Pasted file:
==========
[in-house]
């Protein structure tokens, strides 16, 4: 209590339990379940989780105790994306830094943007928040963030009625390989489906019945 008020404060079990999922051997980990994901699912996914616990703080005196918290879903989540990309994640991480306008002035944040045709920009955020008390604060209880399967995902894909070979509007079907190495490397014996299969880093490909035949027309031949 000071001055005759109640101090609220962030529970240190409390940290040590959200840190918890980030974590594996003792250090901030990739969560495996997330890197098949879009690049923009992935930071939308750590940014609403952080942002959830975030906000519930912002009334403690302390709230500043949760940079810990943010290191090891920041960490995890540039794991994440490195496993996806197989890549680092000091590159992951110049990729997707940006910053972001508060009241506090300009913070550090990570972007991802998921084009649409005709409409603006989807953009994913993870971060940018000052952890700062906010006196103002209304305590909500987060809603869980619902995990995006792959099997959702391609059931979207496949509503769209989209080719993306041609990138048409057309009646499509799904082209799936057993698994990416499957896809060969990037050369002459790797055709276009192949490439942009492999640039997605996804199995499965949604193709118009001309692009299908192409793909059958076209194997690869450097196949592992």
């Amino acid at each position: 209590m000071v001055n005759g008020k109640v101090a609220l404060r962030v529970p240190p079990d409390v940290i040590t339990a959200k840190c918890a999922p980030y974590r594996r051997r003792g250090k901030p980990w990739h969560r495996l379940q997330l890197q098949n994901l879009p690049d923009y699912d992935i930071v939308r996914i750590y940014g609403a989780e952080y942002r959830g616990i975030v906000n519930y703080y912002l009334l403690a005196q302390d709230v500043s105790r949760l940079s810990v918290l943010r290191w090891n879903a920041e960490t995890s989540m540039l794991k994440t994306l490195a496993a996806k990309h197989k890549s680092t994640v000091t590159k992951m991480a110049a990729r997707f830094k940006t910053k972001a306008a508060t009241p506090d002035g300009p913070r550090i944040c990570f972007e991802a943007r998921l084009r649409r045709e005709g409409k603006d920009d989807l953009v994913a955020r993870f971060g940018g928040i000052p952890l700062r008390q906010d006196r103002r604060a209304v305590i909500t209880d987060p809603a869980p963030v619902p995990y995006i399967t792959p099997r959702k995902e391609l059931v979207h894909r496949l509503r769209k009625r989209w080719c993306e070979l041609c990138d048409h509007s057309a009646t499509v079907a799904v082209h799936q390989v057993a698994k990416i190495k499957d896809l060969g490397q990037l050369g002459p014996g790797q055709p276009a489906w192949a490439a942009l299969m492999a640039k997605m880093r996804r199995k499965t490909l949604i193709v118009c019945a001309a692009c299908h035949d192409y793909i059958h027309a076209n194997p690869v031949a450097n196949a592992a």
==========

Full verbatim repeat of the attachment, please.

[in-house]
């Protein structure tokens, strides 16, 4: 209590339990379940989780105790994306830094943007928040963030009625390989489906019945 008020404060079990999922051997980990994901699912996914616990703080005196918290879903989540990309994640991480306008002035944040045709920009955020008390604060209880399967995902894909070979509007079907190495490397014996299969880093490909035949027309031949 000071001055005759109640101090609220962030529970240190409390940290040590959200840190918890980030974590594996003792250090901030990739969560495996997330890197098949879009690049923009992935930071939308750590940014609403952080942002959830975030906000519930912002009334403690302390709230500043949760940079810990943010290191090891920041960490995890540039794991994440490195496993996806197989890549680092000091590159992951110049990729997707940006910053972001508060009241506090300009913070550090990570972007991802998921084009649409005709409409603006989807953009994913993870971060940018000052952890700062906010006196103002209304305590909500987060809603869980619902995990995006792959099997959702391609059931979207496949509503769209989209080719993306041609990138048409057309009646499509799904082209799936057993698994990416499957896809060969990037050369002459790797055709276009192949490439942009492999640039997605996804199995499965949604193709118009001309692009299908192409793909059958076209194997690869450097196949592992």
């Amino acid at each position: 209590m000071v001055n005759g008020k109640v101090a609220l404060r962030v529970p240190p079990d409390v940290i040590t339990a959200k840190c918890a999922p980030y974590r594996r051997r003792g250090k901030p980990w990739h969560r495996l379940q997330l890197q098949n994901l879009p690049d923009y699912d992935i930071v939308r996914i750590y940014g609403a989780e952080y942002r959830g616990i975030v906000n519930y703080y912002l009334l403690a005196q302390d709230v500043s105790r949760l940079s810990v918290l943010r290191w090891n879903a920041e960490t995890s989540m540039l794991k994440t994306l490195a496993a996806k990309h197989k890549s680092t994640v000091t590159k992951m991480a110049a990729r997707f830094k940006t910053k972001a306008a508060t009241p506090d002035g300009p913070r550090i944040c990570f972007e991802a943007r998921l084009r649409r045709e005709g409409k603006d920009d989807l953009v994913a955020r993870f971060g940018g928040i000052p952890l700062r008390q906010d006196r103002r604060a209304v305590i909500t209880d987060p809603a869980p963030v619902p995990y995006i399967t792959p099997r959702k995902e391609l059931v979207h894909r496949l509503r769209k009625r989209w080719c993306e070979l041609c990138d048409h509007s057309a009646t499509v079907a799904v082209h799936q390989v057993a698994k990416i190495k499957d896809l060969g490397q990037l050369g002459p014996g790797q055709p276009a489906w192949a490439a942009l299969m492999a640039k997605m880093r996804r199995k499965t490909l949604i193709v118009c019945a001309a692009c299908h035949d192409y793909i059958h027309a076209n194997p690869v031949a450097n196949a592992a």